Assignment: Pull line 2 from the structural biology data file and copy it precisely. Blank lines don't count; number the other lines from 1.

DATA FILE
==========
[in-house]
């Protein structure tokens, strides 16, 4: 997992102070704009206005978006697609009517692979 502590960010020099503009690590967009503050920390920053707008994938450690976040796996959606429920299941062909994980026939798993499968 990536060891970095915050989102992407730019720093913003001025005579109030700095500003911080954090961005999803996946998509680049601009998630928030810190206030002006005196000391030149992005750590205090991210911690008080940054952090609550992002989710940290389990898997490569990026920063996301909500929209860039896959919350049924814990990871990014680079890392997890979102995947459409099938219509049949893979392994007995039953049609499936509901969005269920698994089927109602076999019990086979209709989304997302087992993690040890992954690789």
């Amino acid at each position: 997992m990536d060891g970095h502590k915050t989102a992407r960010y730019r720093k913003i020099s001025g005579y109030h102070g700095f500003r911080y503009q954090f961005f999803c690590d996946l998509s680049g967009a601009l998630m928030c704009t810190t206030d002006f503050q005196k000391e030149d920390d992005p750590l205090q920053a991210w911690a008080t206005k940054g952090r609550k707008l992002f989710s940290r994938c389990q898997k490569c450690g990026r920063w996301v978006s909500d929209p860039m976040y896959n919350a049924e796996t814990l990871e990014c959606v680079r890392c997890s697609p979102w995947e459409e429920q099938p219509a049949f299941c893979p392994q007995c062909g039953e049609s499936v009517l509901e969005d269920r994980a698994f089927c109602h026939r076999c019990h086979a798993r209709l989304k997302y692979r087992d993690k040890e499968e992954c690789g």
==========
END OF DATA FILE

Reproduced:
């Protein structure tokens, strides 16, 4: 997992102070704009206005978006697609009517692979 502590960010020099503009690590967009503050920390920053707008994938450690976040796996959606429920299941062909994980026939798993499968 990536060891970095915050989102992407730019720093913003001025005579109030700095500003911080954090961005999803996946998509680049601009998630928030810190206030002006005196000391030149992005750590205090991210911690008080940054952090609550992002989710940290389990898997490569990026920063996301909500929209860039896959919350049924814990990871990014680079890392997890979102995947459409099938219509049949893979392994007995039953049609499936509901969005269920698994089927109602076999019990086979209709989304997302087992993690040890992954690789």